Today, I came across an interview with Jerry Seinfield that left an impression on me. One paragraph in particular stood out:
If you’re efficient, you’re doing it the wrong way. The right way is the hard way. The show was successful because I micromanaged it—every word, every line, every take, every edit, every casting. That’s my way of life.Jerry Seinfield
This reminded me of an essay by Joel Spolsky. In our work, we encounter many professionals who excel at “abstractions,” or what some might call “strategic” thinking. I must admit, I enjoy these abstractions. The process of moving up the layers of abstraction can be intellectually satisfying and enlightening.
This is not limited to professional work, but also extends to academia, where physicists are still searching for the Grand Unified Theory. We find patterns everywhere; our brains are pattern recognition & recall machines. We encode discrete experiences into abstract models so we can efficiently recall and apply them to our lives for swift decisions and actions. The right models can provide useful insights and even forecast the future to a certain degree.
However, just like an AI model that is versatile can still lose the exact details of the reality, high-level abstraction models can prevent us from being effective “where the rubber meets the road” especially when it comes to building your startup.
Most of these abstractions may not prove useful when faced with the question, “So what are we going to do here?” when supplied with the messy context of reality. Even worse, when someone is fixated on their model, reality itself may no longer be of interest to them.
As builders, we must recognize that while deriving insights and models will be useful for the future, we must also understand the constraints and context of the reality in which we operate to be effective. The only way to make a difference is to execute based on the cold, harsh reality and problem-solve, sometimes at the lowest level of detail.
I will end with a small story shared by Vic Gundotra, former VP at Google, about one of his experiences working with Steve Jobs, titled “Icon Ambulance.”:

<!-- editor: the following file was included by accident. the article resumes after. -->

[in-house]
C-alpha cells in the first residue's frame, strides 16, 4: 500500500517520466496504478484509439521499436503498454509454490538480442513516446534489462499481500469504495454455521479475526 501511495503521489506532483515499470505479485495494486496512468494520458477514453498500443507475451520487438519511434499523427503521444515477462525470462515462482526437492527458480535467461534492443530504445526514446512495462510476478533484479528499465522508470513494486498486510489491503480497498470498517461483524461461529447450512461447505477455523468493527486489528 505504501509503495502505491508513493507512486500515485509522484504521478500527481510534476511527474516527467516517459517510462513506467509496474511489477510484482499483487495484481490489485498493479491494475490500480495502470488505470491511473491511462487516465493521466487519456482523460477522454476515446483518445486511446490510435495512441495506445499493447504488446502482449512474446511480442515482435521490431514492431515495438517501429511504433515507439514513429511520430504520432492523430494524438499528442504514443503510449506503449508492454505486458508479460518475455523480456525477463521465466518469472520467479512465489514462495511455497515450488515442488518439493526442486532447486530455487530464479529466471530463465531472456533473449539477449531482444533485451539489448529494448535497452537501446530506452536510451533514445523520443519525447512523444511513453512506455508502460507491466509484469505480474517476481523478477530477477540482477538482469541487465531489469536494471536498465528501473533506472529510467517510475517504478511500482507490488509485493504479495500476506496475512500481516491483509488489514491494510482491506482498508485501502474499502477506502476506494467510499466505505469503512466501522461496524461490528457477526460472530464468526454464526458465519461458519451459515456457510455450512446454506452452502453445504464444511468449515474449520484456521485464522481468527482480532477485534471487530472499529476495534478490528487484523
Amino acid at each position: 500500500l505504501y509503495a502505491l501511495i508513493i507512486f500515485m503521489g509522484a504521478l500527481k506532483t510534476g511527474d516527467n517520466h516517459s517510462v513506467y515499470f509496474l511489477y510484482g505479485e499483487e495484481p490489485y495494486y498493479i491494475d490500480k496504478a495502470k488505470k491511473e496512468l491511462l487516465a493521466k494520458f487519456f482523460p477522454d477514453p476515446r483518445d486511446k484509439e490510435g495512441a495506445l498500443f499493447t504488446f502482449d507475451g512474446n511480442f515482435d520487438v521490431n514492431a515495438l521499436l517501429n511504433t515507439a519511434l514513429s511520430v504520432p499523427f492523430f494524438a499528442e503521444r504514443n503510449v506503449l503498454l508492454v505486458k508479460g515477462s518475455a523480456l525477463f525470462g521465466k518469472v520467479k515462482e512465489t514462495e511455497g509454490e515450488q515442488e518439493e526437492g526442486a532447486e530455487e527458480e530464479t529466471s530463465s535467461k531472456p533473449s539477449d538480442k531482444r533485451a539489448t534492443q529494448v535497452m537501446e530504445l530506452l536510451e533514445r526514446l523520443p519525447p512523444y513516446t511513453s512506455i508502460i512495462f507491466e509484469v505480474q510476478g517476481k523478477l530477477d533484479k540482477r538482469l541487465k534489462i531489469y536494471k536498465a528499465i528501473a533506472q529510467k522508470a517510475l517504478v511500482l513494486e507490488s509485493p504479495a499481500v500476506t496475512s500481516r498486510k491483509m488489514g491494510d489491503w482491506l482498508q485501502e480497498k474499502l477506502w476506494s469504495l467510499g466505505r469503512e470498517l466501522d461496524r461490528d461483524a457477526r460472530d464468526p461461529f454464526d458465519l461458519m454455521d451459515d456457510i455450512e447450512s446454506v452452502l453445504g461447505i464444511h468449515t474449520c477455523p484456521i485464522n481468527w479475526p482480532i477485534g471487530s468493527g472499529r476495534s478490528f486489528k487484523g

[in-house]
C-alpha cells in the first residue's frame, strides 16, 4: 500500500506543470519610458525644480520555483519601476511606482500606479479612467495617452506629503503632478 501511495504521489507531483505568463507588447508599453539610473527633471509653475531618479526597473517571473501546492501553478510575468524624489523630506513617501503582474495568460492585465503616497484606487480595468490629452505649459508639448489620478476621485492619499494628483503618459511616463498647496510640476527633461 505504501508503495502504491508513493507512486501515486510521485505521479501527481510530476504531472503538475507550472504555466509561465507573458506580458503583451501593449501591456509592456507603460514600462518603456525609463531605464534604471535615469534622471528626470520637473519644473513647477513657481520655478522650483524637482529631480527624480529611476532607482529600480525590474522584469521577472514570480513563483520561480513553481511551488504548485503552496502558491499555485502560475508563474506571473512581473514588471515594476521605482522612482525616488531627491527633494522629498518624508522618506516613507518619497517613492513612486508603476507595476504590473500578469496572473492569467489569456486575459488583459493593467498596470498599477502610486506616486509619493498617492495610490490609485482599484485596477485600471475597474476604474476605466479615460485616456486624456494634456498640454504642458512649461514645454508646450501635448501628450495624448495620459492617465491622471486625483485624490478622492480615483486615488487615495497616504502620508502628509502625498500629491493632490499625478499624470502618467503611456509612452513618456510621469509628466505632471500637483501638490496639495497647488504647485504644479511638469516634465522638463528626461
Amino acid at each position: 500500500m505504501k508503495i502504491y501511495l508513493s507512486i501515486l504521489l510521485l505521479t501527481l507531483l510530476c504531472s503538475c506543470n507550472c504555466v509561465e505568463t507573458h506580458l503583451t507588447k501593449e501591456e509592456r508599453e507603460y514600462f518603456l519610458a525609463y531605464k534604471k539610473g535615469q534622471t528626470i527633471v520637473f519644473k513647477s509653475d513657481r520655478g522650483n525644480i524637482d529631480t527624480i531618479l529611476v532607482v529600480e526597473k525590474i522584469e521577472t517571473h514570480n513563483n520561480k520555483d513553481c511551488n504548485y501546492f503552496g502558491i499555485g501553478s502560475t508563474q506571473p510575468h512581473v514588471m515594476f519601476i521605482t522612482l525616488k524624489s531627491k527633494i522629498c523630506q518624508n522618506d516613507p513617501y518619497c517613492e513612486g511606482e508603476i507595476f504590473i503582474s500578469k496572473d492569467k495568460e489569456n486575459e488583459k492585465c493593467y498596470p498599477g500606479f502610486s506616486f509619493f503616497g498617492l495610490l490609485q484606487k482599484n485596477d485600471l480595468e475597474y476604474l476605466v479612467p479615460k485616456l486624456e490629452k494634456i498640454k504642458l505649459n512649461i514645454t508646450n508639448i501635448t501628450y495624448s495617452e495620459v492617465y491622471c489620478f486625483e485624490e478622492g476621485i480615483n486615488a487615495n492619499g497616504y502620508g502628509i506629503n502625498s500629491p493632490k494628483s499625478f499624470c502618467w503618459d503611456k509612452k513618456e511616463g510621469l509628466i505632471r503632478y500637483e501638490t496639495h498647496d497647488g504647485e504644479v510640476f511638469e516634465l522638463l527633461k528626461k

One Sunday morning, January 6th, 2008 I was attending religious services when my cell phone vibrated. As discreetly as possible, I checked the phone and noticed that my phone said “Caller ID unknown”. I choose to ignore.
After services, as I was walking to my car with my family, I checked my cell phone messages. The message left was from Steve Jobs. “Vic, can you call me at home? I have something urgent to discuss” it said.
Before I even reached my car, I called Steve Jobs back. I was responsible for all mobile applications at Google, and in that role, had regular dealings with Steve. It was one of the perks of the job.
“Hey Steve – this is Vic”, I said. “I’m sorry I didn’t answer your call earlier. I was in religious services, and the caller ID said unknown, so I didn’t pick up”.
Steve laughed. He said, “Vic, unless the Caller ID said ‘GOD’, you should never pick up during services”.
I laughed nervously. After all, while it was customary for Steve to call during the week upset about something, it was unusual for him to call me on Sunday and ask me to call his home. I wondered what was so important?
“So Vic, we have an urgent issue, one that I need addressed right away. I’ve already assigned someone from my team to help you, and I hope you can fix this tomorrow” said Steve.
“I’ve been looking at the Google logo on the iPhone and I’m not happy with the icon. The second O in Google doesn’t have the right yellow gradient. It’s just wrong and I’m going to have Greg fix it tomorrow. Is that okay with you?”
Of course this was okay with me. A few minutes later on that Sunday I received an email from Steve with the subject “Icon Ambulance”. The email directed me to work with Greg Christie to fix the icon.
Since I was 11 years old and fell in love with an Apple II, I have dozens of stories to tell about Apple products. They have been a part of my life for decades. Even when I worked for 15 years for Bill Gates at Microsoft, I had a huge admiration for Steve and what Apple had produced.
But in the end, when I think about leadership, passion and attention to detail, I think back to the call I received from Steve Jobs on a Sunday morning in January. It was a lesson I’ll never forget. CEOs should care about details. Even shades of yellow. On a Sunday.
To one of the greatest leaders I’ve ever met, my prayers and hopes are with you Steve.
– Vic (his original post is no longer available due to Google+ being discontinued for consumer/personal users)
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